Bro science remains undefeated. To many lifters and gym goers, bro science has a better track record in yielding exceptional results in the gym over empirical evidence.

You may have heard lifters talk about bro science in both a positive and negative light.

The more science-oriented crowd may scoff at Bro scientists for some of their claims — which lack supporting, peer-reviewed evidence.

Likewise, bros will poke fun at radical empiricists whose epistemology begins and ends with clinical trials, dismissing their lived experience, instincts and gut as unscientific.

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Whichever side of the fence you lie, it cannot be denied that bro science has been influential in the lives of many.

I have used Bro Science to great effect in my life.

Before doing my own research into various topics, seeds planted by bro scientists allowed me to steer clear of topics supported by vast swathes of the scientific community, some of which have gained notoriety, others which are more taboo.

One of the problems of bro science perhaps lies in the fallacious stereotype of the dumb meathead.

And because meatheads and jocks are “dumb”, their bold assertions should be dismissed out of hand.

In actuality, many of the most successful lifters are among the most educated individuals out there.

A flashy university degree isn’t always as useful as painstaking independently conducted trial and error at an iron temple.

And although some of their claims aren’t substantiated by current science, science is an epistemological method — subject to constant change.

Concerns postulated by the Bro Science community are often gut instincts where mainstream science has failed to deliver the facts or where controversies have arisen.

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What is Bro Science?

bro science

Bro science can change from lifter to lifter.

It is a growing compendium of the lifters community collective consciousness.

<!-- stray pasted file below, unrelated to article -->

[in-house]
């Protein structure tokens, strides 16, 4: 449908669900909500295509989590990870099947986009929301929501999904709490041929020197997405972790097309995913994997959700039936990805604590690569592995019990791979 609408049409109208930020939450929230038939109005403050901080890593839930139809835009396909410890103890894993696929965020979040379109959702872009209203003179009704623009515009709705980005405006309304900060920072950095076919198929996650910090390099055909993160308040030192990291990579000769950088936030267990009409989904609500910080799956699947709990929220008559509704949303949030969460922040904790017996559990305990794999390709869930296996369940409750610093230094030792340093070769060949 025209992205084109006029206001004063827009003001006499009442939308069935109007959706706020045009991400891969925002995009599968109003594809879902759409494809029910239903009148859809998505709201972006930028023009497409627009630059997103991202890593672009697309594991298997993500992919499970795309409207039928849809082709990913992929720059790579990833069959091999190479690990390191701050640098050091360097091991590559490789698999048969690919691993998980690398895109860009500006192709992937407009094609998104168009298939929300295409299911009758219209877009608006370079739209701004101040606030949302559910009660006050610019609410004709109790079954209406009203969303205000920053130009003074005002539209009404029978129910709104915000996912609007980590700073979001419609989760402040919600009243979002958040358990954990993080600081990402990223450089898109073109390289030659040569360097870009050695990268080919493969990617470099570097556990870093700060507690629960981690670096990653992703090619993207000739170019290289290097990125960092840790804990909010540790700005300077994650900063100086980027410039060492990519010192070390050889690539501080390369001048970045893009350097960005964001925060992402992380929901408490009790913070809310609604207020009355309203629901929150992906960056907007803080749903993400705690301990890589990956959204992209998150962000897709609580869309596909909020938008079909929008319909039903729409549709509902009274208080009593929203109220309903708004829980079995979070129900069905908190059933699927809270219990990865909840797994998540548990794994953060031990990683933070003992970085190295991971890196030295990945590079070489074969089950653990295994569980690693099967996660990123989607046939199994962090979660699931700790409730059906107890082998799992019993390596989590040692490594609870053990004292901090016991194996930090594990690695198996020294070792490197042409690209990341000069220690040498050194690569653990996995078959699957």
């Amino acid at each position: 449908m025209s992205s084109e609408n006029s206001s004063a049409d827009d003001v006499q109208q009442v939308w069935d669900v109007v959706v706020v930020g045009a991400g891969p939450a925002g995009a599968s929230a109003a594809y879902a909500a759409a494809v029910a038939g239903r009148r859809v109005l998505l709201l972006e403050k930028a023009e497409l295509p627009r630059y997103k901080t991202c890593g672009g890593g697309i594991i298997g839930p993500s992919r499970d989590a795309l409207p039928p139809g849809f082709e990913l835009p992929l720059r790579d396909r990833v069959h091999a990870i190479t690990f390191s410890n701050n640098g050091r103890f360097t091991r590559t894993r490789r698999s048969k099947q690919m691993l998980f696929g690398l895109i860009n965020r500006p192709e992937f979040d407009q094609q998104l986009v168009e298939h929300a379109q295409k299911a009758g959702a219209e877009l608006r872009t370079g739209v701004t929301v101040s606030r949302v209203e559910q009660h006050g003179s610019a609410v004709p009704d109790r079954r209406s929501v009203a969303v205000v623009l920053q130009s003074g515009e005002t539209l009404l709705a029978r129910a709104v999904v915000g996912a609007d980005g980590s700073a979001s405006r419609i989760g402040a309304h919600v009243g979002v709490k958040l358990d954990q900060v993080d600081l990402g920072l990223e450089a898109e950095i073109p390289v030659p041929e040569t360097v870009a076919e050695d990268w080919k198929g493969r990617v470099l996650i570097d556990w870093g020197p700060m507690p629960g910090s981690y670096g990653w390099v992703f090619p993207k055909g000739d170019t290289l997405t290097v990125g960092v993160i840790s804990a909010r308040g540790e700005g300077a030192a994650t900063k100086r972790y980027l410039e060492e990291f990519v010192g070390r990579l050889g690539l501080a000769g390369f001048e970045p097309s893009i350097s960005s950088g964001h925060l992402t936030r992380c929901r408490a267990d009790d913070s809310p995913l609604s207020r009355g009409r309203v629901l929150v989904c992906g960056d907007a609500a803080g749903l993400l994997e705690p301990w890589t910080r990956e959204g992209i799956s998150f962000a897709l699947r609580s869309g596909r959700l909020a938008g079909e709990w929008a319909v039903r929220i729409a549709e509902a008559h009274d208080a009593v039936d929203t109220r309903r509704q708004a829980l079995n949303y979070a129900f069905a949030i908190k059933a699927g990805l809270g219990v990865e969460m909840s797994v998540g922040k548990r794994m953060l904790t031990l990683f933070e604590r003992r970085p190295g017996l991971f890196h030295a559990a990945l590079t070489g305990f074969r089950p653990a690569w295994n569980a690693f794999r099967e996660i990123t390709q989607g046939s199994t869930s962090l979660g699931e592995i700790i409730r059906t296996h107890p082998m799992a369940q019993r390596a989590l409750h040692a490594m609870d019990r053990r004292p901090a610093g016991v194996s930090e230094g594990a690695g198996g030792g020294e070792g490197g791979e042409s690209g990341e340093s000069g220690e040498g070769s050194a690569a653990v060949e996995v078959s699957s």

All of their acquired knowledge through experience and ratiocination, distilled into YouTube videos and obscure esoteric blogs.

It can be actionable yet controversial advice as “try diet and exercise before seeing a therapist” to “carbs make you fat” to “Deadlifts are all you need to make your back grow” to “sun your balls.”

Some Bro Science that can lead to positive changes but lack supporting evidence would be “No-Fap” or “Semen Retention”.

But the success enjoyed by this narrative could be backed by adherents abandoning p*rn consumption — which has been shown to cause positive psychological and neurological benefits.

Whatever you believe, there may be maxims thrown out there into the internet ether that will resonate with you.

Good Bro Science

One of the problems with scientists and the peer review process is that they are just as corruptible as anyone else — and I’m tired of pretending that they aren’t.

Big businesses can easily bribe underfunded scientists to run experiments that yield data favorable to whichever product they’re pushing.

Let’s not be so naive.

We are human, we aren’t perfect, we’ve all gotta eat.

Perhaps the greatest example of this is the mainstreaming of seed oils.

Bro science dictates that seed oils are bad for you

How come 60 years ago there were low rates of chronic illnesses and anxiety/depression, yet today it’s ubiquitous?

What is the common denominator?

What changed?

Well, seed oils are notoriously pro-inflammatory. Chronic inflammation can lead to both chronic illnesses AND anxiety/depression.

Look at any food packaging and you will see seed oils such as canola oil, palm oil, safflower oil, and sunflower oil added to the ingredients.

The switch from animal-based fats such as tallow, lard, and butter as our main cooking fats to seed oils wasn’t just accepted overnight because it was right.

No, it needed help from the scientific community to gain legitimacy.

And now the pharmaceutical industry makes billions every year off chronic illnesses and handing out SSRI’s like ecstacy tablets at a warehouse rave in the early 90s.

Instead of relying on data sets, bro scientists inferred that seed oils — high in Omega 6 Polyunsaturated Fatty Acids — would offset our natural Omega 3 to Omega 6 ratios, potentially causing a host of problems due to its pro-inflammatory nature.

They hypothesized that seed oils could lead to a host of issues due to this.

Some bro scientist have made remarks suggesting that seed oils are responsible for modern mental health issues such as anxiety and depression due to gut inflammation.

Now, there are other factors afoot such as Ultra-Processed Foods (often synthesized with seed oils) and corn or soy-fed livestock that have skewed Omega 3 to Omega 6 ratios.